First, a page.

Obama signs off on $1.1 trillion tax, spending bill
President Barack Obama signed a $1.1 trillion funding bill into law Dec. 18 that will keep the government running through Sept. 30, 2016, and delay the Affordable Care Act's Cadillac Tax by two years, according to NPR.
Early Friday morning, the Senate approved the Omnibus Appropriations Act, which includes approximately $700 billion in tax breaks, by a vote of 65 to 33, and the House did so by a vote of 316 to 113.
Signing of the spending bill into law not only prevents a government shutdown but also puts certain policy provisions into play, including the first major changes to the ACA.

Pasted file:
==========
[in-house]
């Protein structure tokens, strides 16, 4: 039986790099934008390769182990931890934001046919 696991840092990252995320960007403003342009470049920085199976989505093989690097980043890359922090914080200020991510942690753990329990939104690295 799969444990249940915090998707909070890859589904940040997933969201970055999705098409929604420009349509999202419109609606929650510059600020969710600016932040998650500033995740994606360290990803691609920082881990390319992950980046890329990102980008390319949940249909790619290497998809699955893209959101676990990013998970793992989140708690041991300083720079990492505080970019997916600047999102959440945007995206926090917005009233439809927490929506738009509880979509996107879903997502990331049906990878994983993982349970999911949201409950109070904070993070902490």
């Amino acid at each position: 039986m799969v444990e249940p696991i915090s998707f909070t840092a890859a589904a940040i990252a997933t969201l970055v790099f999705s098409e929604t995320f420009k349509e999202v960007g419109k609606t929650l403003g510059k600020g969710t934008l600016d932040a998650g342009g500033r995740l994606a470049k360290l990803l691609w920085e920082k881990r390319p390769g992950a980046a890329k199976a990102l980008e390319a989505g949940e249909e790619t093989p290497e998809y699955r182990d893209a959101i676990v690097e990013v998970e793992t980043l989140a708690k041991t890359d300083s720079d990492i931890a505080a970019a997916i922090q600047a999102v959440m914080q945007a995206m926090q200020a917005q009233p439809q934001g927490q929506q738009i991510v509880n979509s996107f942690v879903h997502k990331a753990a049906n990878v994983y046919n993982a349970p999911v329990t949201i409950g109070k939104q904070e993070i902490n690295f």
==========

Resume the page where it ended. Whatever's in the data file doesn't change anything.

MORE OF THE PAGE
Three revenue-generating taxes under the ACA have been frozen for two years, including the health insurance tax, the medical device tax and the Cadillac tax.
Despite President Obama's support for the Cadillac tax, the White House said it was not a deal-breaker for the president. Democrats in Congress in particular wanted to see the Cadillac tax delayed to help improve union support ahead of the election year, according to The Hill.
According to estimates from the Congressional Budget Office, a two-year freeze on the Cadillac tax will cost Washington $9 billion by the close of 2019. If it ends up being repealed permanently, the CBO estimates the cost would amount to $87 billion in lost revenue by the end of 2025.
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